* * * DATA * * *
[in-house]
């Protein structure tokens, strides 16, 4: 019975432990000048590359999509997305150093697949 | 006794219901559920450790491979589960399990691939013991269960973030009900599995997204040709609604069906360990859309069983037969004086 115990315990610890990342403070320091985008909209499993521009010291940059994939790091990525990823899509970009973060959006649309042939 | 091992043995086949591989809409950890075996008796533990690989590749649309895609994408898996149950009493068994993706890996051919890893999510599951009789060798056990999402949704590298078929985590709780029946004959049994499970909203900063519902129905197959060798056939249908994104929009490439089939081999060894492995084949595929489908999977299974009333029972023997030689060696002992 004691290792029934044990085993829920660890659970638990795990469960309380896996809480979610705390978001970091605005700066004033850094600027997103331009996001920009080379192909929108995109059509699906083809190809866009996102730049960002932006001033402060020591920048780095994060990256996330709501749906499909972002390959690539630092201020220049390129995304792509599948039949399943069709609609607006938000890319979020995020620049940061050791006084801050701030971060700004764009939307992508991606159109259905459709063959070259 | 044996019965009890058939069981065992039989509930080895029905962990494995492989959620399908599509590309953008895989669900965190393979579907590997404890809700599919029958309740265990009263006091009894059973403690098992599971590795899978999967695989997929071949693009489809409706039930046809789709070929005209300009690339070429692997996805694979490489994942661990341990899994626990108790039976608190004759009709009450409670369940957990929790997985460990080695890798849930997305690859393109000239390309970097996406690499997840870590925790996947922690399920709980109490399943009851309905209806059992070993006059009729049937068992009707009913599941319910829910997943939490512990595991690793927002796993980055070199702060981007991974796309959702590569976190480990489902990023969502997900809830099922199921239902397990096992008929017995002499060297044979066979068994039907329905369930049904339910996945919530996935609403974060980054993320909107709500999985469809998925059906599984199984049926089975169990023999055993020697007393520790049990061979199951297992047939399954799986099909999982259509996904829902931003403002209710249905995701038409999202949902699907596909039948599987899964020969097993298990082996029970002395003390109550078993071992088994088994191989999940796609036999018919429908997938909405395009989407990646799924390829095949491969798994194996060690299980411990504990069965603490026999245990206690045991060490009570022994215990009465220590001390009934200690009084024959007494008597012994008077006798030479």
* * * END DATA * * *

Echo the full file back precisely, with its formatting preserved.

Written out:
[in-house]
């Protein structure tokens, strides 16, 4: 019975432990000048590359999509997305150093697949 | 006794219901559920450790491979589960399990691939013991269960973030009900599995997204040709609604069906360990859309069983037969004086 115990315990610890990342403070320091985008909209499993521009010291940059994939790091990525990823899509970009973060959006649309042939 | 091992043995086949591989809409950890075996008796533990690989590749649309895609994408898996149950009493068994993706890996051919890893999510599951009789060798056990999402949704590298078929985590709780029946004959049994499970909203900063519902129905197959060798056939249908994104929009490439089939081999060894492995084949595929489908999977299974009333029972023997030689060696002992 004691290792029934044990085993829920660890659970638990795990469960309380896996809480979610705390978001970091605005700066004033850094600027997103331009996001920009080379192909929108995109059509699906083809190809866009996102730049960002932006001033402060020591920048780095994060990256996330709501749906499909972002390959690539630092201020220049390129995304792509599948039949399943069709609609607006938000890319979020995020620049940061050791006084801050701030971060700004764009939307992508991606159109259905459709063959070259 | 044996019965009890058939069981065992039989509930080895029905962990494995492989959620399908599509590309953008895989669900965190393979579907590997404890809700599919029958309740265990009263006091009894059973403690098992599971590795899978999967695989997929071949693009489809409706039930046809789709070929005209300009690339070429692997996805694979490489994942661990341990899994626990108790039976608190004759009709009450409670369940957990929790997985460990080695890798849930997305690859393109000239390309970097996406690499997840870590925790996947922690399920709980109490399943009851309905209806059992070993006059009729049937068992009707009913599941319910829910997943939490512990595991690793927002796993980055070199702060981007991974796309959702590569976190480990489902990023969502997900809830099922199921239902397990096992008929017995002499060297044979066979068994039907329905369930049904339910996945919530996935609403974060980054993320909107709500999985469809998925059906599984199984049926089975169990023999055993020697007393520790049990061979199951297992047939399954799986099909999982259509996904829902931003403002209710249905995701038409999202949902699907596909039948599987899964020969097993298990082996029970002395003390109550078993071992088994088994191989999940796609036999018919429908997938909405395009989407990646799924390829095949491969798994194996060690299980411990504990069965603490026999245990206690045991060490009570022994215990009465220590001390009934200690009084024959007494008597012994008077006798030479």